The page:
Urgent calls for policy on Indigenous adult English language literacy

11-Sep-2017

The team behind a new report, driven by findings of a Whole of Community Engagement initiative, calls for policies to address low English language literacy among Indigenous adults.

The team behind a new report, driven by findings of a Whole of Community Engagement initiative, calls for policies to address low English language literacy among Indigenous adults.


A stark new report that reveals many Indigenous adults in the Northern Territory lack the English language skills to function independently in the workplace will be presented at a symposium at Charles Darwin University.

CDU researchers sourced data from multiple agencies for a statistical overview, after Indigenous leaders in six remote communities raised concerns about a lack of responsibility for policy direction in the adult English language and literacy space.

Project leader Allison Stewart said there was no comprehensive evidence base on which to build holistic policy responses, despite more than half of Indigenous people in the NT speaking English as an additional language.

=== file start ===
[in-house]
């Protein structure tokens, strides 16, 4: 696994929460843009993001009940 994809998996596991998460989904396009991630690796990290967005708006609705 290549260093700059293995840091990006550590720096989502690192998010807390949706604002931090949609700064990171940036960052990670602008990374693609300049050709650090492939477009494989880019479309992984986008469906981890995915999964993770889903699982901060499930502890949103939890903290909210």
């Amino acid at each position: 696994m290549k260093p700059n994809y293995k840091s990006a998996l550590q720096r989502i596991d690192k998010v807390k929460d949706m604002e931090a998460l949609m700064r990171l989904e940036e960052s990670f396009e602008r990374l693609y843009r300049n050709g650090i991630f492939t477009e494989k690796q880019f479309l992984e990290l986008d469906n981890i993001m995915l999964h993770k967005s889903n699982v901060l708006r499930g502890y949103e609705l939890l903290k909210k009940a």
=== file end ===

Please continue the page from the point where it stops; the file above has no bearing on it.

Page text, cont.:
“This report describes the situation in the NT as best we can,” she said. “Indigenous people make up 30 per cent of the NT population and are highly significant to economic development and cultural richness.”

Statistics expert and report co-author Fiona Shalley said more than 85 per cent of a sample group of 660 Indigenous adults did not have the literacy skills to operate independently in tertiary education or the workplace.

“This could translate into a large number across the board,” she said.

The project was driven by the findings of a Federal Government-funded Whole of Community Engagement initiative, led by CDU, at Galiwin’ku, Yirrkala, Gunbalanya, Maningrida, Tennant Creek and Yuendumu.

Ms Stewart said Indigenous adults who sought post-school education success and employment opportunities, negotiated with government and business, and were caring for country, viewed the ability to communicate in English as vital.

“This was asserted alongside recognition that Indigenous languages, traditions and cultures were central – solutions must respect this position,” she said. 

The symposium, part of the Australian Council for Adult Literacy 2017 Conference, will be held at in the Mal Nairn Auditorium at Casuarina campus, from 9am – 4pm on Tuesday, 12 September. 

The group will make recommendations to the Federal Government in Canberra this week.